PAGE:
The cloud won’t grow quite the way Berin notes, at least not if I can help it.
As the ongoing T-Mobile Sidekick failure shows, if you release your data to “the cloud,” you give up control. In this case, giving up control means giving up your data. (Speculation about what happened is here.)
When you combine that with the privacy consequences of delivering your data to god-knows-where, and to service providers that have heaven-knows-what data-sharing agreements with governments and corporations, the cloud looks a lot more gray.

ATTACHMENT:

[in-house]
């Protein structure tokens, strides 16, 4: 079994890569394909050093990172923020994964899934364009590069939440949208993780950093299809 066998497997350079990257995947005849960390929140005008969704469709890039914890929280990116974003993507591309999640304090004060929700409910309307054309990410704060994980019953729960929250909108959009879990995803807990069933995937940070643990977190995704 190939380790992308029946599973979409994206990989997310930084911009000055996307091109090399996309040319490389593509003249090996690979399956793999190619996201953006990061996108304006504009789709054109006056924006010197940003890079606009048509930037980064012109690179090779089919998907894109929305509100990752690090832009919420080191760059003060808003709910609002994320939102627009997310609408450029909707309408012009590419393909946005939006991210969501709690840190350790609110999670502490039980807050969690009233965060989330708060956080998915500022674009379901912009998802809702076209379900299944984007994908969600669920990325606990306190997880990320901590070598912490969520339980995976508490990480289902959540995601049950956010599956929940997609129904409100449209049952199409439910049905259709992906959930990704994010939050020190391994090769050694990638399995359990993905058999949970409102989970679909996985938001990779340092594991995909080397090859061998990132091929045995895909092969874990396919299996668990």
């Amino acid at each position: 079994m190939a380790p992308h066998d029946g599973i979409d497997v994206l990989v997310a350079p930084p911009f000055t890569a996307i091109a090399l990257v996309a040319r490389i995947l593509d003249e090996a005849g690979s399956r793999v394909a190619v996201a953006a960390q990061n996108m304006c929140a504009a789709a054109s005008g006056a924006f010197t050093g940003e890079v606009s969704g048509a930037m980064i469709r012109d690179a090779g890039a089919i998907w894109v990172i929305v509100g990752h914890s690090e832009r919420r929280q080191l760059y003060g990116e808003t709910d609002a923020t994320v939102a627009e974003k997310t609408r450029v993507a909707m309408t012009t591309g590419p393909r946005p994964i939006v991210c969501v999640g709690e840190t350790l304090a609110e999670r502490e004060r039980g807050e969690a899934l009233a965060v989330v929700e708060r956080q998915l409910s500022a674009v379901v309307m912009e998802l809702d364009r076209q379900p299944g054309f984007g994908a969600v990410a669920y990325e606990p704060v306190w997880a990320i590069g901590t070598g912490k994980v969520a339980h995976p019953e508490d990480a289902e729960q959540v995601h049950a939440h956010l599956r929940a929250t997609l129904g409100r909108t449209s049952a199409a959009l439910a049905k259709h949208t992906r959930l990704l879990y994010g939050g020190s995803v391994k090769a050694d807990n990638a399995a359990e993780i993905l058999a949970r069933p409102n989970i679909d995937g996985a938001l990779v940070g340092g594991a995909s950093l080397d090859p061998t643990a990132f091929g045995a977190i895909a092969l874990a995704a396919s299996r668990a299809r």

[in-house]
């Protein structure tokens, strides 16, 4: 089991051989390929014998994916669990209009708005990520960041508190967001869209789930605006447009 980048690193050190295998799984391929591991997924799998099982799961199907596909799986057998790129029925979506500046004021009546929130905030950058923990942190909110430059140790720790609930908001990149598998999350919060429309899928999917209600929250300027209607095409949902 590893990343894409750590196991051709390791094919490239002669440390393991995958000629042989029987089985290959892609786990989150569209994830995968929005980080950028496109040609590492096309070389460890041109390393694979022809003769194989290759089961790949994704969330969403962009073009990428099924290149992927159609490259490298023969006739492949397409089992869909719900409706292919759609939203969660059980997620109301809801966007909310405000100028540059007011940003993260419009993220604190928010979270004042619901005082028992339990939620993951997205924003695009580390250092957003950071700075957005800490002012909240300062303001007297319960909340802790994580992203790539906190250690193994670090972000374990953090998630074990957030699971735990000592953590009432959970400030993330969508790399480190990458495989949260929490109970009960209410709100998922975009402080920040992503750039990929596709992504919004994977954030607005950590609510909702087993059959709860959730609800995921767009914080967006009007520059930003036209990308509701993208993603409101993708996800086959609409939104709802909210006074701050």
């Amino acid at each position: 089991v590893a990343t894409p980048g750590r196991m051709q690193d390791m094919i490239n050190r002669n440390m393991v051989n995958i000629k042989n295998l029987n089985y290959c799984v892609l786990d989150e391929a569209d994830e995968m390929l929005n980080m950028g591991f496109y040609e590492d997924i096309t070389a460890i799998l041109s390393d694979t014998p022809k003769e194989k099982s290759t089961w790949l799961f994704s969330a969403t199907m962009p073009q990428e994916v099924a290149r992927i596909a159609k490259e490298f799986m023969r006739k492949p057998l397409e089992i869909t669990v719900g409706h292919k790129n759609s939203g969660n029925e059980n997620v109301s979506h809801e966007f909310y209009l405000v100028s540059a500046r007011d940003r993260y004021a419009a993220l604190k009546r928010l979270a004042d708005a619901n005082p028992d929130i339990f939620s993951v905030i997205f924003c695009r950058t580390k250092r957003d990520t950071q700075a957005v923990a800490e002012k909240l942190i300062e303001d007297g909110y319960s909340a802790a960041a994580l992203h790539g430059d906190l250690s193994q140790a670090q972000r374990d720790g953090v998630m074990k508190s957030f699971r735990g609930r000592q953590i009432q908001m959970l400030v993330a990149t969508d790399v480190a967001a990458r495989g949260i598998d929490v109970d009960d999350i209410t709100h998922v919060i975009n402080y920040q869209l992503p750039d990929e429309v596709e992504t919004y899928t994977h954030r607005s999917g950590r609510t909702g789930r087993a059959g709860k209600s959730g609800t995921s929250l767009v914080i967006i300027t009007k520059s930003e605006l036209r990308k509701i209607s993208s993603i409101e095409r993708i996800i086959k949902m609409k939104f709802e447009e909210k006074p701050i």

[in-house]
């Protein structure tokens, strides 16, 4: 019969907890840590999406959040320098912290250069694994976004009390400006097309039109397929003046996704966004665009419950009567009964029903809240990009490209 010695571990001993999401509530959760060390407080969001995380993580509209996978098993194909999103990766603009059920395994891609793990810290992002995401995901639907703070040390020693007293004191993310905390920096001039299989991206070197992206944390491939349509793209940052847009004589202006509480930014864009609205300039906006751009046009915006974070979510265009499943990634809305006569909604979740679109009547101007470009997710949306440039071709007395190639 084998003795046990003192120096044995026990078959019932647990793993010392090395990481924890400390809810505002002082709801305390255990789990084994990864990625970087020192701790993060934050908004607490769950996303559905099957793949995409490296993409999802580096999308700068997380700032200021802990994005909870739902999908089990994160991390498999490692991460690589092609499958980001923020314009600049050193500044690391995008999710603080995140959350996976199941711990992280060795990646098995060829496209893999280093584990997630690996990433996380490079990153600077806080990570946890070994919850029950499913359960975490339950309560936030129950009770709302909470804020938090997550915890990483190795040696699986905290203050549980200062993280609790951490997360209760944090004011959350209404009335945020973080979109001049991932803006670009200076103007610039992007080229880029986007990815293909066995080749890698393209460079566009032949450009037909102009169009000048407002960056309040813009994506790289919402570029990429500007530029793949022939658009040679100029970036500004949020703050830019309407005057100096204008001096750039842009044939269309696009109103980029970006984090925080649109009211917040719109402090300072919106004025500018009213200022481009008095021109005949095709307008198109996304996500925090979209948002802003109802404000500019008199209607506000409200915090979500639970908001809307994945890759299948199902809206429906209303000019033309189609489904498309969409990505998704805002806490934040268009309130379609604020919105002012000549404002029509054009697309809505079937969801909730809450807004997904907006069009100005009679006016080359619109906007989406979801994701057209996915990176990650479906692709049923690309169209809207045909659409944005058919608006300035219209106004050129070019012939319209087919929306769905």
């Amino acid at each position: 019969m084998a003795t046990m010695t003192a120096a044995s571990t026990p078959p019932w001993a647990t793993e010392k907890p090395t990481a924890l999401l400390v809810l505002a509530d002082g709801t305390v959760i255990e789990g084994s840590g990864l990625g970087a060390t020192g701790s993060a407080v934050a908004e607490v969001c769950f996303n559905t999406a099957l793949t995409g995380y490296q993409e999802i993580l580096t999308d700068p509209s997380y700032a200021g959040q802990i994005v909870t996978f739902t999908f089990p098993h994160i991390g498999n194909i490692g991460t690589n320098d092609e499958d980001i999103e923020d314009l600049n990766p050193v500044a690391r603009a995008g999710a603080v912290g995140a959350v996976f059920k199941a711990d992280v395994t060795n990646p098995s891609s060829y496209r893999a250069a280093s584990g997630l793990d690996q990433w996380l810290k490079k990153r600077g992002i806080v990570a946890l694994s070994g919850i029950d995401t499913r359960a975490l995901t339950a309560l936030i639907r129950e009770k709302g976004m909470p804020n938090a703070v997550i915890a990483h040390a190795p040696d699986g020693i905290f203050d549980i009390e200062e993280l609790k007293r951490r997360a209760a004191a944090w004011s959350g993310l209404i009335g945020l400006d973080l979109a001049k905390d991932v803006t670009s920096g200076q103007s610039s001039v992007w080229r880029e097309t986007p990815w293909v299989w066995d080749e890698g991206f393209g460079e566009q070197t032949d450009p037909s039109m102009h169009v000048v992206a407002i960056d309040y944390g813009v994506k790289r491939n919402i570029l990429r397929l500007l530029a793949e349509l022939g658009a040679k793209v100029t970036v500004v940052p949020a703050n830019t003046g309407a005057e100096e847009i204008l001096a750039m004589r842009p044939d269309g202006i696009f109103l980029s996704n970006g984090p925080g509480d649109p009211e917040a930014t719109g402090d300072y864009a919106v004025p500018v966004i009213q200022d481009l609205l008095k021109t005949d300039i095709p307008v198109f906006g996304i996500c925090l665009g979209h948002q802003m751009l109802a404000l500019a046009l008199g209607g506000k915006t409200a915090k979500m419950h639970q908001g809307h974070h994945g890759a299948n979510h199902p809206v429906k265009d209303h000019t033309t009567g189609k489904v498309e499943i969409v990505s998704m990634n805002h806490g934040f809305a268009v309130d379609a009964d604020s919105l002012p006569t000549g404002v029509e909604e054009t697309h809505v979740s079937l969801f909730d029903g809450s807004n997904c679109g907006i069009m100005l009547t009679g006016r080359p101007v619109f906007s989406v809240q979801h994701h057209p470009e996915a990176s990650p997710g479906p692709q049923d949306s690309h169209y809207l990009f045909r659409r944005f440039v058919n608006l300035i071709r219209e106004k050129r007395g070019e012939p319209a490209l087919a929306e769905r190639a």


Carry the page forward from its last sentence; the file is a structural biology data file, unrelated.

There will always be a place for remote storage and services—indeed, they will remain an important part of the mix—but I think that everyone should ultimately have their own storage and servers. (Hey, we did it with PCs! Why not?) Our thoroughly distributed computing, storage, and processing infrastructure should be backed up to—well, not the cloud—to specific, identifiable, legally liable and responsible service providers.